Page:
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Sea Kayaker Magazine - August 2004Profile: Roy Grabenauer
Inventor of Sit-On-Top Kayaks

by Jeff Lancaster

Seven hundred and forty-two. The number of days that Roy Grabenauer's unmanned prototype kayak bobbed about in the Pacific Ocean before it was discovered by a somewhat bewildered Mexican albacore fisherman.

"It was the perfect test of a product's endurance," says Grabenauer. "When it was recovered, it still had the diving equipment and even a can of soda in its open storage compartment."

Roy Grabenauer - The Royak Prototypes
Above left: A photo taken by Roy of the 1945 prototype. Right, Roy with the 1967 boat.
More than two years earlier, with a group of diving buddies watching from the safety of shore, Roy Grabenauer tested his aluminum prototype kayak in the rough waters of Salt Point, north of San Francisco. While Roy was diving with a friend, the anchor line to the kayak broke, and the tiny vessel was sucked out to sea.

"I thought that was the last I'd ever see of it," he said. "I couldn't believe it when it reappeared years later."

These days, the errant prototype has a place of honor on a wall at Royak Marine, the Sacramento, California-based, company Roy started in the early 1970's that still manufactures sit-on-top kayaks based on that original design.

Scrap metal, a scuba diver an the epic journey of an unmanned prototype marked the unlikely origins of a new breed of kayak.Today's Royak sprang from an improbable beginning. According to Roy's son Steve, who now owns and operates Royak Marine, the design for the original sit-on-top kayak had its origins back in 1945 toward the end of World War II, , when Roy was still stationed at Burma with the U.S. Army Maintenance Division.

"Dad and a buddy coupled together the wing tanks of a fighter plane," says Steve, recalling his dad's often-repeated legend. "They tied the two wing tanks together and placed an outboard motor between them."

A decade later, Roy was living in Northern California and had taken up diving for recreation.

"We'd use inner-tubes for diving," says Roy, recalling his earlier days diving and exploring the waters of Northern California. "We'd paddle out from shore with them and place our gear in a gunnysack in the center."

While the inner tubes made diving a little easier, they still weren't as effective as Roy had hoped. They were awkward to maneuver and didn't allow for great range, restricting divers to close-to-shore locations.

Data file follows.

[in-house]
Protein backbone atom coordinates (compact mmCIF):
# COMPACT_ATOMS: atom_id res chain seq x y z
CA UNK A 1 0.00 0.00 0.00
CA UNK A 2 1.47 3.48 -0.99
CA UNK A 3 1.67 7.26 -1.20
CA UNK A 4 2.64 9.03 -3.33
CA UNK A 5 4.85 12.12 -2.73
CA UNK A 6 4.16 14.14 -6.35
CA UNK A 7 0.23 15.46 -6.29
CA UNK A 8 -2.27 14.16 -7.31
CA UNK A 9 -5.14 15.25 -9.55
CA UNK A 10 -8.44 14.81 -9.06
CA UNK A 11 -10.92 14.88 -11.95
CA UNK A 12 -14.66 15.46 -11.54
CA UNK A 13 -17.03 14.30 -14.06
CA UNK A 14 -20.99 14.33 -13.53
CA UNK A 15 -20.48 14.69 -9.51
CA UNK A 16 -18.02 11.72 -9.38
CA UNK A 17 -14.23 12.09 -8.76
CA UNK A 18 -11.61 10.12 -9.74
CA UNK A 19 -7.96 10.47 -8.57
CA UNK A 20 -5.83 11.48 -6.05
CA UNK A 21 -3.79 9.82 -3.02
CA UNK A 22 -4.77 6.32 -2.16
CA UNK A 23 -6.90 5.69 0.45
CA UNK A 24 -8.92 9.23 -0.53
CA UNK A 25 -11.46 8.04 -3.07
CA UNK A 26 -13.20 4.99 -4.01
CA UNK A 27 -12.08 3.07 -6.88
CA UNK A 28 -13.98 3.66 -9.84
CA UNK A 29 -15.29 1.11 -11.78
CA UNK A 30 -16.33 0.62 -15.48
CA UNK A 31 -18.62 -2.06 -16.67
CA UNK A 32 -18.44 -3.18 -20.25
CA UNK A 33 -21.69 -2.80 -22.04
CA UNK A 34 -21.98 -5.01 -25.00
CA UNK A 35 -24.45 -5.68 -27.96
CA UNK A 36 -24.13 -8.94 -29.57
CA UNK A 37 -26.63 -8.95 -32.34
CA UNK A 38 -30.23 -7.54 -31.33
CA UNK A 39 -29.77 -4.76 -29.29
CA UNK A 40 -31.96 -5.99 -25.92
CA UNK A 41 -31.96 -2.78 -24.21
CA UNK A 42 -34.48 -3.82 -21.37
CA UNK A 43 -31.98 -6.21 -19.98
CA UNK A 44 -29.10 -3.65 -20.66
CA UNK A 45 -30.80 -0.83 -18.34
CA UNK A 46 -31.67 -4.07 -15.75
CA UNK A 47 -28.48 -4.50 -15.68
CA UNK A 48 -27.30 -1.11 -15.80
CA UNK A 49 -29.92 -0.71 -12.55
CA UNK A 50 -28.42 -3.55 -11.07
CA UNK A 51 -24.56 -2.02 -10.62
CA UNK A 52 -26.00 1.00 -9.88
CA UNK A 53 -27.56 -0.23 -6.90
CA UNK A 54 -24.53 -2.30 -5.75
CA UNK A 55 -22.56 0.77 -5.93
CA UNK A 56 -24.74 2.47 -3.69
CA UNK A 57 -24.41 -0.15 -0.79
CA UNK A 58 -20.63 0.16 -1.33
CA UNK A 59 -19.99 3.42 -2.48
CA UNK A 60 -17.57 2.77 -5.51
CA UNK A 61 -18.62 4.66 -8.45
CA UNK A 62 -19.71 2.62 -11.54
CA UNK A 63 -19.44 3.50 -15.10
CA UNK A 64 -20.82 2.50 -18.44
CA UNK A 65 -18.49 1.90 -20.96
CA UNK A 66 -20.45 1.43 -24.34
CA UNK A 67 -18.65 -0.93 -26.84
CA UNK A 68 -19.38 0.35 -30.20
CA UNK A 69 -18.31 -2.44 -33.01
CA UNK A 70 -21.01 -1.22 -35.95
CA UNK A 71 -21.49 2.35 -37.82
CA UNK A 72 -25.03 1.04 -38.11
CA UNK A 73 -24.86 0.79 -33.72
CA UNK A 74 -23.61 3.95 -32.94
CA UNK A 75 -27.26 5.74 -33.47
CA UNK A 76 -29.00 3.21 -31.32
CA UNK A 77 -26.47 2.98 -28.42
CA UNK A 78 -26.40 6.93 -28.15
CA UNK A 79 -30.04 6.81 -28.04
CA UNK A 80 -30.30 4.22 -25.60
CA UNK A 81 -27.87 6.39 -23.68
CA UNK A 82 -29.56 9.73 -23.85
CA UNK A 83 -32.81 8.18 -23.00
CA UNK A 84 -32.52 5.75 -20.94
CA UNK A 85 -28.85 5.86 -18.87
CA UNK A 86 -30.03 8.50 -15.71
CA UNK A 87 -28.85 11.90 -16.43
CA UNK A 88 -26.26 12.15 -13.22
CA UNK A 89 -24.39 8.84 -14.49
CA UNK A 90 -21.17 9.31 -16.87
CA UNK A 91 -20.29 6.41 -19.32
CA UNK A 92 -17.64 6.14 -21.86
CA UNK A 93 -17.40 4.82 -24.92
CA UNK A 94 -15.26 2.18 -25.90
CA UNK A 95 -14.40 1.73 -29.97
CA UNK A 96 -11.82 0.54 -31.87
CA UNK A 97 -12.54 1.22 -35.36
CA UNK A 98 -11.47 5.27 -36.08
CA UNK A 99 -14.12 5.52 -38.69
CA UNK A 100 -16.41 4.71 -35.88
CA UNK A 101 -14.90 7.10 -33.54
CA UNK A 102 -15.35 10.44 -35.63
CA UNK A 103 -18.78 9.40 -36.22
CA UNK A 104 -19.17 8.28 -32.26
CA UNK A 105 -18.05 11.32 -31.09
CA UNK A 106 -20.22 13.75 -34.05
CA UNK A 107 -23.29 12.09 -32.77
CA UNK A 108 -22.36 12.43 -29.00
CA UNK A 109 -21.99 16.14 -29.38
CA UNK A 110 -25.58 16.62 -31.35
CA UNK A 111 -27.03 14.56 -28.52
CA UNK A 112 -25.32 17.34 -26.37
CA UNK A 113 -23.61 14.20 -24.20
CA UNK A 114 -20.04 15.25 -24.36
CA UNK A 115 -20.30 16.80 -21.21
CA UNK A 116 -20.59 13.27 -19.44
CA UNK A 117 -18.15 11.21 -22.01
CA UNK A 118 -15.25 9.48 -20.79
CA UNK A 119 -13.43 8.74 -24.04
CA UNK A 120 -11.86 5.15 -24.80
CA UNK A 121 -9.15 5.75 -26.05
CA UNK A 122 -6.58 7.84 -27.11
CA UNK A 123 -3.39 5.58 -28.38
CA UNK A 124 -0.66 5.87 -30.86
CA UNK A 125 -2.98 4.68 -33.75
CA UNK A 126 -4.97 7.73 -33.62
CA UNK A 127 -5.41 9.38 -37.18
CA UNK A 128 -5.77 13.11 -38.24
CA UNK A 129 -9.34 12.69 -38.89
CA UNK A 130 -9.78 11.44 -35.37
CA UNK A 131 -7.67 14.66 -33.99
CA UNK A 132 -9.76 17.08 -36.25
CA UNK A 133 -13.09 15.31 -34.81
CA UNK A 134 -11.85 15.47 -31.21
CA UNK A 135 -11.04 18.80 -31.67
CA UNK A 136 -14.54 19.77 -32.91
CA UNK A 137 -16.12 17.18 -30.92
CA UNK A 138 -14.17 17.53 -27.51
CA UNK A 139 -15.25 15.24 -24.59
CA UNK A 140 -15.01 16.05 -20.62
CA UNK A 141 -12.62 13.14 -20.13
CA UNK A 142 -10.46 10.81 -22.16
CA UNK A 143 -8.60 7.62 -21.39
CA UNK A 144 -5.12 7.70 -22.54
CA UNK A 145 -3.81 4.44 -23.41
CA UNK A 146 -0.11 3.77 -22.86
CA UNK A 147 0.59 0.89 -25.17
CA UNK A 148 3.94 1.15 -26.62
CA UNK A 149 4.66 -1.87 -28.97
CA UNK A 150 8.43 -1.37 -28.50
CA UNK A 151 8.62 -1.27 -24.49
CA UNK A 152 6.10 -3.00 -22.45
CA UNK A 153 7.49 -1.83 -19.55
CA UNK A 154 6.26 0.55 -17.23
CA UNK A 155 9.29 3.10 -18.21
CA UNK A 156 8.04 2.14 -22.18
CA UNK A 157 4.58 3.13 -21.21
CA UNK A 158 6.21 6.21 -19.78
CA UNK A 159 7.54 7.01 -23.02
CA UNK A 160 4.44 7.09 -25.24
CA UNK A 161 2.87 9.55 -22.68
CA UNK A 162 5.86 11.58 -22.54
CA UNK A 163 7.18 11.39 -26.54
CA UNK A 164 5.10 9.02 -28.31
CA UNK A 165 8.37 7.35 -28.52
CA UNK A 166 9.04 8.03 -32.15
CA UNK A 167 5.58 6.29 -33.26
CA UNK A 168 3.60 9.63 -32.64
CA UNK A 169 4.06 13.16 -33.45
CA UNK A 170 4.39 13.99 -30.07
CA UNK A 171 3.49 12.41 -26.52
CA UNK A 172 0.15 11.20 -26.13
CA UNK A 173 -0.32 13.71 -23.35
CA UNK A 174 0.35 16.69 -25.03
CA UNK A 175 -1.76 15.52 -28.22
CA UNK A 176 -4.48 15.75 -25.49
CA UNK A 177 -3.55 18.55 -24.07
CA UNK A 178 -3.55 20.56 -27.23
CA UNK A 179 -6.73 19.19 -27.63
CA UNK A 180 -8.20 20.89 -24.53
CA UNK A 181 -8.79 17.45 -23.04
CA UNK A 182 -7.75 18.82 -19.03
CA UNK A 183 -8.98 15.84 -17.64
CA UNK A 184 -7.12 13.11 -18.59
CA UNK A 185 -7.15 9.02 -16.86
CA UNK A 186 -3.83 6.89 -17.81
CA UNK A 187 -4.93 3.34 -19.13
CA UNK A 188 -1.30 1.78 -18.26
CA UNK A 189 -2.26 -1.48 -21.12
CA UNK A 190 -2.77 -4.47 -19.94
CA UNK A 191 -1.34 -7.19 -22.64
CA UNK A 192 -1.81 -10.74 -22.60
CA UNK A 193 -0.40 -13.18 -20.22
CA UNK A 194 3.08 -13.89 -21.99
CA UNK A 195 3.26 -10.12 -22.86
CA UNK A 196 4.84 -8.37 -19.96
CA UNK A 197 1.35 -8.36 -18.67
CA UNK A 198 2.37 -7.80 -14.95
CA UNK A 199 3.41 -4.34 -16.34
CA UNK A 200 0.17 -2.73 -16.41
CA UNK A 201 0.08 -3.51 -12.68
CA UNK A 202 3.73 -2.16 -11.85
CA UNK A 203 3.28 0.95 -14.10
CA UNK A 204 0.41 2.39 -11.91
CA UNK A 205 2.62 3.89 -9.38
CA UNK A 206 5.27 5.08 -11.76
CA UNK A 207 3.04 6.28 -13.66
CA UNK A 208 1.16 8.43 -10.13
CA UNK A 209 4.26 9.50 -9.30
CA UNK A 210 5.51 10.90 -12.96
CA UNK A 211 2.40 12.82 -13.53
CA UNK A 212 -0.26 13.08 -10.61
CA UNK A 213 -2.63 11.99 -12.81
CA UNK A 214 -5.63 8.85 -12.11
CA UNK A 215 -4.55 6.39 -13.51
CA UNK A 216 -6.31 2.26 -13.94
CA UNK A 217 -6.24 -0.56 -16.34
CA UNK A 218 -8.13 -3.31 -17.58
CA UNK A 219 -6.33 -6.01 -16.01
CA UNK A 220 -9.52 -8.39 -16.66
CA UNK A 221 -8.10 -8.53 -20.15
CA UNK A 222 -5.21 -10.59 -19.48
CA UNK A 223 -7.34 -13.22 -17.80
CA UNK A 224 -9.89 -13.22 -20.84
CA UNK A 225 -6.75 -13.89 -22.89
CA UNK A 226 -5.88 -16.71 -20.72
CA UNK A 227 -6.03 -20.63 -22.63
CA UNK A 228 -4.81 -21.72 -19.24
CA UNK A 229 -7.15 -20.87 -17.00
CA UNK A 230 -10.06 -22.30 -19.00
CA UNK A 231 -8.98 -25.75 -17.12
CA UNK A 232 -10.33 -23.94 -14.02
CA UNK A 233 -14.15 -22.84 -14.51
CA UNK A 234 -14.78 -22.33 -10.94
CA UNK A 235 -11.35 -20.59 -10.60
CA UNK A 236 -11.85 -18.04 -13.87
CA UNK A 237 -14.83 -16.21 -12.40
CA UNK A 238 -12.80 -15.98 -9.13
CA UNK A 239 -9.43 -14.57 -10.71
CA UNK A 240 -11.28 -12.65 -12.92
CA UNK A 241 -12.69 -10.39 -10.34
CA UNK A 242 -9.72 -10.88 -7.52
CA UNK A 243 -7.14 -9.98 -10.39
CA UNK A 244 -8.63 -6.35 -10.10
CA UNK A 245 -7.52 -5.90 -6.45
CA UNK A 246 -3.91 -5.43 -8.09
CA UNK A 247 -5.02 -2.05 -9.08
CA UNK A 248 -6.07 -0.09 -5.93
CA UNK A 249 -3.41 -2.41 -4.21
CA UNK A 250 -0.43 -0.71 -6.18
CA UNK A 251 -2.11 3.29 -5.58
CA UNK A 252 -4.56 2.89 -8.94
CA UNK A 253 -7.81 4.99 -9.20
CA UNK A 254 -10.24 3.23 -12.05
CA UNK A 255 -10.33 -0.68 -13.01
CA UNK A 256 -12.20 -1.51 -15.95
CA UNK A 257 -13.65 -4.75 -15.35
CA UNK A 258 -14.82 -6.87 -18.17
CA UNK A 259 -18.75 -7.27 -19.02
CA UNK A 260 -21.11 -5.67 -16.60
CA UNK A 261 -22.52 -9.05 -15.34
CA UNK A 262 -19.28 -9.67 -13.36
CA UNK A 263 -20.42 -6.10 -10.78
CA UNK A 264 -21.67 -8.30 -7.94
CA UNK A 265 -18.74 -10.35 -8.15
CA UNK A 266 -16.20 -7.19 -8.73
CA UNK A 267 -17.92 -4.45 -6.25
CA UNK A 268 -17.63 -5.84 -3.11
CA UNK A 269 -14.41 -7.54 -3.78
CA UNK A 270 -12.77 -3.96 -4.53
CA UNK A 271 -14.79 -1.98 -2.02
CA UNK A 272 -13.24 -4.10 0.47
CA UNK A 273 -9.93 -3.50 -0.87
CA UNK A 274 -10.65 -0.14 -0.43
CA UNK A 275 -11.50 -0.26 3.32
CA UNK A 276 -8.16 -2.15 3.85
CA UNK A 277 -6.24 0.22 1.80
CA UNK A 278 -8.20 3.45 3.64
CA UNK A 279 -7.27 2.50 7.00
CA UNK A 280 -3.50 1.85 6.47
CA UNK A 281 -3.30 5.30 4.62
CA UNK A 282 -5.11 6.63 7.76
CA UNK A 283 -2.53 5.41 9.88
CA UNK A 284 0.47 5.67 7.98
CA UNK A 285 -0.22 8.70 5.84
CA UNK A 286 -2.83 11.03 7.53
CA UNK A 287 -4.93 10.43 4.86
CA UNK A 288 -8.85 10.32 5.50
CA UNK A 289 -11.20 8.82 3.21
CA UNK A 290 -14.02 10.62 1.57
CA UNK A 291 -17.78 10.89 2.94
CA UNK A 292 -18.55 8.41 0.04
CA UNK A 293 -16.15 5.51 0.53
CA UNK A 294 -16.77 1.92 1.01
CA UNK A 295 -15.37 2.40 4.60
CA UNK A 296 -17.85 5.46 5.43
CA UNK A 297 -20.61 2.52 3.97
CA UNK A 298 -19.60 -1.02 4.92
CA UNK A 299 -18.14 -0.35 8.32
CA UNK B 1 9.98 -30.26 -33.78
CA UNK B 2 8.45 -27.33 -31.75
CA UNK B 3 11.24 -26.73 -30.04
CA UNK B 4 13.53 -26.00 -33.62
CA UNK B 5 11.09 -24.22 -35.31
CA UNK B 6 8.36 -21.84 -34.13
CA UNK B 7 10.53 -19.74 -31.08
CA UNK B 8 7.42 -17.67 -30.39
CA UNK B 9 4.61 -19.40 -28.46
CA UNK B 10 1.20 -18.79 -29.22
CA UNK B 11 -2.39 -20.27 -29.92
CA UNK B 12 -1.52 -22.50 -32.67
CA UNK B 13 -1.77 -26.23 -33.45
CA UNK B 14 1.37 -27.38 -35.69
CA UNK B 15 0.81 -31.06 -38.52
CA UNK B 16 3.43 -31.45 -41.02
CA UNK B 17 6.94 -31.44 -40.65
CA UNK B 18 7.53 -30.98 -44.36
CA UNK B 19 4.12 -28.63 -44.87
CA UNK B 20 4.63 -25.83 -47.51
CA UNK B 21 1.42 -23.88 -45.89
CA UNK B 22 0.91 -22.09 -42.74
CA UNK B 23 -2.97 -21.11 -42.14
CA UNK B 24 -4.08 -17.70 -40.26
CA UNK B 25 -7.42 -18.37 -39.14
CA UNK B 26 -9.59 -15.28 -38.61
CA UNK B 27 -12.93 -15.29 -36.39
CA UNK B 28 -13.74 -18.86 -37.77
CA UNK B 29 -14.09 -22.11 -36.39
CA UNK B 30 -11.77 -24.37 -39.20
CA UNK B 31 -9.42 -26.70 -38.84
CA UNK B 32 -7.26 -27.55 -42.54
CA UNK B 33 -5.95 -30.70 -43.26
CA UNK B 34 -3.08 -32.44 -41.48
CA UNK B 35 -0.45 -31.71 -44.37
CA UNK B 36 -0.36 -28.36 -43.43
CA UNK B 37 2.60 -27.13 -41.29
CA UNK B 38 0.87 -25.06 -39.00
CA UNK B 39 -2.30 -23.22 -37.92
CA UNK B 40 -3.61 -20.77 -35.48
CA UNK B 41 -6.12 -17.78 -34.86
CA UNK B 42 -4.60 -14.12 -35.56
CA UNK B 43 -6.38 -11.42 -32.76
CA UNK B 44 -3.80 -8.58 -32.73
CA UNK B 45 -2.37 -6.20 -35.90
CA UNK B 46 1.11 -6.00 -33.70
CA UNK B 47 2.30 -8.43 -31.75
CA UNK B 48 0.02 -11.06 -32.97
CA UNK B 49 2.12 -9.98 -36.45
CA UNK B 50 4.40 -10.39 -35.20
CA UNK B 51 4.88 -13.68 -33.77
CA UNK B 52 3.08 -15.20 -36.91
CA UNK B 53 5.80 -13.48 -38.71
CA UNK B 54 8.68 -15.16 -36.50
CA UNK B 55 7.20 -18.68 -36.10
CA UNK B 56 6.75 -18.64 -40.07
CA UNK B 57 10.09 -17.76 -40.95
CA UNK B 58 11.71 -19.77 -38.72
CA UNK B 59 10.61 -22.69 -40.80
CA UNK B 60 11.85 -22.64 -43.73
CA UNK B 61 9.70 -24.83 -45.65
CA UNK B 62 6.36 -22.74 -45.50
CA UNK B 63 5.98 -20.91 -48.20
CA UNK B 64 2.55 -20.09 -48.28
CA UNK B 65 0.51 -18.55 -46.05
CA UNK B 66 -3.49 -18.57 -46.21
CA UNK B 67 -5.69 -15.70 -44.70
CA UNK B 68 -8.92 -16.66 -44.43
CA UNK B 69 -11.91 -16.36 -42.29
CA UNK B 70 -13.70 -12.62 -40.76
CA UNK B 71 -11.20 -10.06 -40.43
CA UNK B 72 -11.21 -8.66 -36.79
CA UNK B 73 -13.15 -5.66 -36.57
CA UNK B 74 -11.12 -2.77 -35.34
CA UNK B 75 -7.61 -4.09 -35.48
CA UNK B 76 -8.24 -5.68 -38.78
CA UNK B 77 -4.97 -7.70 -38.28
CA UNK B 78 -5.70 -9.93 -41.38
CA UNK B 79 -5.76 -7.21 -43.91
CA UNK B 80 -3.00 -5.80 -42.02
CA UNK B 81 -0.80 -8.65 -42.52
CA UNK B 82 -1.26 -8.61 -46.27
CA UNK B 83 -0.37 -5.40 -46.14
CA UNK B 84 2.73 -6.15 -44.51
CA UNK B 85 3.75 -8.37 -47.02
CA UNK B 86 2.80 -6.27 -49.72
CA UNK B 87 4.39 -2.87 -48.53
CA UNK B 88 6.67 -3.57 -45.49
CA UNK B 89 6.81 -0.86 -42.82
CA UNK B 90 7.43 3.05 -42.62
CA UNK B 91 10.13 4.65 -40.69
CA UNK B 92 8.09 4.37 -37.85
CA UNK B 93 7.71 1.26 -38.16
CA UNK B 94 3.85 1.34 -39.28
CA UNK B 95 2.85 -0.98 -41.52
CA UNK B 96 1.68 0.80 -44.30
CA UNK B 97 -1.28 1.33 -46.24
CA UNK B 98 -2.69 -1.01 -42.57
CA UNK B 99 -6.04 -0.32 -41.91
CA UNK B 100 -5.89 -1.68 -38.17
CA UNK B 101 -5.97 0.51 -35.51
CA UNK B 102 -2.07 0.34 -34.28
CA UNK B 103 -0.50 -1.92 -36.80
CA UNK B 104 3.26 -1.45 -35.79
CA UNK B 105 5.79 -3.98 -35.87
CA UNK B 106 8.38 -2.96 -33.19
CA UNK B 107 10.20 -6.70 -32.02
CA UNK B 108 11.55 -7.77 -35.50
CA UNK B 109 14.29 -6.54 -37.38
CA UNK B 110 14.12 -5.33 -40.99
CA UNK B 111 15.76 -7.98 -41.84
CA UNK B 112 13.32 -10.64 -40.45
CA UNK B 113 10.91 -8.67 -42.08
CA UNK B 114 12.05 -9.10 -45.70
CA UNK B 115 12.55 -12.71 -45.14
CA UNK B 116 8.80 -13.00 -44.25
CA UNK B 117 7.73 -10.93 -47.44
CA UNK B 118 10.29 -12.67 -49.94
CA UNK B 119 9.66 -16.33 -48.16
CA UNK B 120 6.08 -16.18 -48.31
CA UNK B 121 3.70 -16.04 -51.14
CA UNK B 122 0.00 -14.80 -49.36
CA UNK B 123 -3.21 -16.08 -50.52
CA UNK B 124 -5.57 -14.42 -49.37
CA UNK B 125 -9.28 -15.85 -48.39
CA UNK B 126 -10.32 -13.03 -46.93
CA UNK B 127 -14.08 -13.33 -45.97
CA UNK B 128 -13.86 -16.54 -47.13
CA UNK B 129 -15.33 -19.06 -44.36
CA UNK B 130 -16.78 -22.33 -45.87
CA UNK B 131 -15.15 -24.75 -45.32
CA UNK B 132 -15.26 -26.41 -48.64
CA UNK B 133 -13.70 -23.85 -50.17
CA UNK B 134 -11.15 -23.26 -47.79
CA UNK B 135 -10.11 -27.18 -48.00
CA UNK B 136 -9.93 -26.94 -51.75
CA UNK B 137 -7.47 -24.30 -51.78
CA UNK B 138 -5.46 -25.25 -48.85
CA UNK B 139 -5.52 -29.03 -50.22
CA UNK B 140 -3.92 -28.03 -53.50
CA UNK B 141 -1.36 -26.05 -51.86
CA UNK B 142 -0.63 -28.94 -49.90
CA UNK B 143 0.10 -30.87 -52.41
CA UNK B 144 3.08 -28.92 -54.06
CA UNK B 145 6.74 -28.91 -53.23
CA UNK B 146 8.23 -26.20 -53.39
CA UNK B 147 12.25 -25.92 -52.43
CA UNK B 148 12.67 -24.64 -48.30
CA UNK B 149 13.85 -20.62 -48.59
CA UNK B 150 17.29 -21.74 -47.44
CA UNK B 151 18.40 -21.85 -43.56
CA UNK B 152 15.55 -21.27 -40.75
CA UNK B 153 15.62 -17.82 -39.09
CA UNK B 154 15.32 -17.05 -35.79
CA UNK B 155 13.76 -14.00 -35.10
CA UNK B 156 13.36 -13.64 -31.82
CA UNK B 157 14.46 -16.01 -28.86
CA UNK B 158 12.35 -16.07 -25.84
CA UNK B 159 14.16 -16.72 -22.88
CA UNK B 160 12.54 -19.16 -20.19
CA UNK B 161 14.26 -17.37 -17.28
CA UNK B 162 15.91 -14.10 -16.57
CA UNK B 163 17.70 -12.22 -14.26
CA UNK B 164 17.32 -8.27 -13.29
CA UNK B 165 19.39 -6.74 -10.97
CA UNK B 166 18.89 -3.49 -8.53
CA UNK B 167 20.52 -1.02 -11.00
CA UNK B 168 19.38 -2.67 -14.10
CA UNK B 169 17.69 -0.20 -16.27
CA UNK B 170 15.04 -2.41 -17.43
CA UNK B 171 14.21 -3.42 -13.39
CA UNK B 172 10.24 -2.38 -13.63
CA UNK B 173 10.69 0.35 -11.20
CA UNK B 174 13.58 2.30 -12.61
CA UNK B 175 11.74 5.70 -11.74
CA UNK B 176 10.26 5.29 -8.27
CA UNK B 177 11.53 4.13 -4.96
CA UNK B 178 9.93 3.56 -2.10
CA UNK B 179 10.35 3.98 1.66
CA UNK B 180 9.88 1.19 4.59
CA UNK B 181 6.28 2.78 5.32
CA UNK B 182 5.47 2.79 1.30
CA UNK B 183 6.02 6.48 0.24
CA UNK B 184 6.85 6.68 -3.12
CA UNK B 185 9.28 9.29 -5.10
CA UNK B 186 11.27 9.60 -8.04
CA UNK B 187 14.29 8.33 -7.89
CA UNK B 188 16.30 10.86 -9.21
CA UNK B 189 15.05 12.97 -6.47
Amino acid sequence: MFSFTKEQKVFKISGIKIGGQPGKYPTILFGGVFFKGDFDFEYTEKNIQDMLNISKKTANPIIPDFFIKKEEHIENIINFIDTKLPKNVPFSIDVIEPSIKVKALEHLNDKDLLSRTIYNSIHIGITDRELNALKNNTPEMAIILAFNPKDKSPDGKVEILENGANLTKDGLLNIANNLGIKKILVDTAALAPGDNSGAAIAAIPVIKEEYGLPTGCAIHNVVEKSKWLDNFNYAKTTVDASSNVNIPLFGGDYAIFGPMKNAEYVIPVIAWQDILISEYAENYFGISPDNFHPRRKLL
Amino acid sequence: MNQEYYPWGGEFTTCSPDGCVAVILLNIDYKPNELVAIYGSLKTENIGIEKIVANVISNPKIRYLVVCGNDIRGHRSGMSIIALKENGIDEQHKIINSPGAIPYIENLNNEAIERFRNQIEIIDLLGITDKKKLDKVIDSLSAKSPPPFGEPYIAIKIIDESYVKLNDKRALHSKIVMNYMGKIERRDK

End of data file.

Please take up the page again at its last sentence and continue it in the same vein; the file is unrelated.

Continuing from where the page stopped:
In the late 1950s, a friend of Roy's purchased a half-dozen aircraft wing tanks from a military store for a private venture. The wing tanks sparked Roy's memories of his earlier World War II design, and he set about creating a vessel that would make it easier to get to remote diving spots.

Roy Grabenauer with his namesake boat in 2004
Roy with his namesake boat in 2004
Using two of the wing tanks obtained from his friend, Grabenauer cut each wing tank in half horizontally and constructed a surfboard-type arrangement with a flat deck and a box-like section in the front for storage. The initial design was about eight or nine feet long and weighed between 50 and 75 pounds. It required the user to lie on top with legs hanging off the back and kick in the water to propel the vessel forward. It was a small step in the right direction but not what Grabenauer was looking for.

In the early 1960s, Roy's wife wanted to try using the surfboard-style vessel for diving, but due to an old back injury, she found the paddle-and-kick approach of the early invention awkward and painful. Roy set about finding larger aircraft wing tanks to create a new craft. He applied the same concept as before, cutting each 15-to-16-foot wing tank in half and using the canoe-like shell as a paddle-propelled vessel. The new design was comfortable to sit in and paddle, but it was difficult to get in and out of for diving.

In about 1968, Roy found the solution. He added an aluminum deck to a wing-tank hull and made recesses to accommodate the paddler's seat and legs. His new creation was the first sit-on-top kayak. It was easy to use, effortless to get into and out of and well suited to ocean conditions. It was this prototype that Roy tested off the coast of Salt Point in the late 1960s.

In 1970, Roy was granted patent number 3,649,977 for his "self-bailing skin/scuba diver's float." He started Royak Marine and, with the help of boat manufacturer Rockholt & Sons, produced the first Royaks-fiberglass kayaks with recessed deck seating and the same hull shape of the original wing-tank prototypes. One hundred and seventy-four Royaks were sold in the company's first two years. Royaks have been produced continuously for more than three decades, and the original concept is the inspiration for sit-on-top kayak designs the world over. Royak Marine still has a flair for the unusual and innovative. For example, their fleet includes one model outfitted with a water-resistant stereo sound system and another equipped with a 12-volt blender that chops, purees, blends, mixes and crushes ice.

Roy Grabenauer, now an astonishingly fit and healthy 81-year-old, still enjoys slipping into a Royak and riding the gentle stream of the American River near his home in Sacramento.

Born and raised in Australia, adventure writer Jeff Lancaster has probed the waters of the Great Barrier Reef, kayaked the coast of Italy and dived the depths of the Caribbean in search of unconventional travel experiences. His stories have appeared in publications such as GQ, Men's Health and Conde Nast Traveler. Lancaster lives in Southern California with his wife and daughter.

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